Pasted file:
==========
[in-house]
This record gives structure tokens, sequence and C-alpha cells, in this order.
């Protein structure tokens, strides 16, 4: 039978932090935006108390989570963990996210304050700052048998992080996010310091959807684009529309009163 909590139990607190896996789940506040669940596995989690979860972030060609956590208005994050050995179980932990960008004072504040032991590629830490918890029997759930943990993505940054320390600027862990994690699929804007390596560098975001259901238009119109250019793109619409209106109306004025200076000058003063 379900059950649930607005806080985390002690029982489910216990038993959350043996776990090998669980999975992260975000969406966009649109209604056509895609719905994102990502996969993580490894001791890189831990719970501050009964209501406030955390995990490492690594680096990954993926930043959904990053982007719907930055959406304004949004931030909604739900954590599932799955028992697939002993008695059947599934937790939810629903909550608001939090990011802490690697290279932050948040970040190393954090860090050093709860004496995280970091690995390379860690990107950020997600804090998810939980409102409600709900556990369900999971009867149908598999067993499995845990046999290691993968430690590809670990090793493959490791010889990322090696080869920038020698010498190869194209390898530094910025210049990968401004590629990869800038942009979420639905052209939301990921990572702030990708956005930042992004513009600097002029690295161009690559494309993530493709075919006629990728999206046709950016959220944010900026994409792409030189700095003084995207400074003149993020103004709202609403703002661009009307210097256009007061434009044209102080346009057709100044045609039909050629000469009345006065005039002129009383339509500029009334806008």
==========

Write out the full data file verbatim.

[in-house]
This record gives structure tokens, sequence and C-alpha cells, in this order.
């Protein structure tokens, strides 16, 4: 039978932090935006108390989570963990996210304050700052048998992080996010310091959807684009529309009163 909590139990607190896996789940506040669940596995989690979860972030060609956590208005994050050995179980932990960008004072504040032991590629830490918890029997759930943990993505940054320390600027862990994690699929804007390596560098975001259901238009119109250019793109619409209106109306004025200076000058003063 379900059950649930607005806080985390002690029982489910216990038993959350043996776990090998669980999975992260975000969406966009649109209604056509895609719905994102990502996969993580490894001791890189831990719970501050009964209501406030955390995990490492690594680096990954993926930043959904990053982007719907930055959406304004949004931030909604739900954590599932799955028992697939002993008695059947599934937790939810629903909550608001939090990011802490690697290279932050948040970040190393954090860090050093709860004496995280970091690995390379860690990107950020997600804090998810939980409102409600709900556990369900999971009867149908598999067993499995845990046999290691993968430690590809670990090793493959490791010889990322090696080869920038020698010498190869194209390898530094910025210049990968401004590629990869800038942009979420639905052209939301990921990572702030990708956005930042992004513009600097002029690295161009690559494309993530493709075919006629990728999206046709950016959220944010900026994409792409030189700095003084995207400074003149993020103004709202609403703002661009009307210097256009007061434009044209102080346009057709100044045609039909050629000469009345006065005039002129009383339509500029009334806008």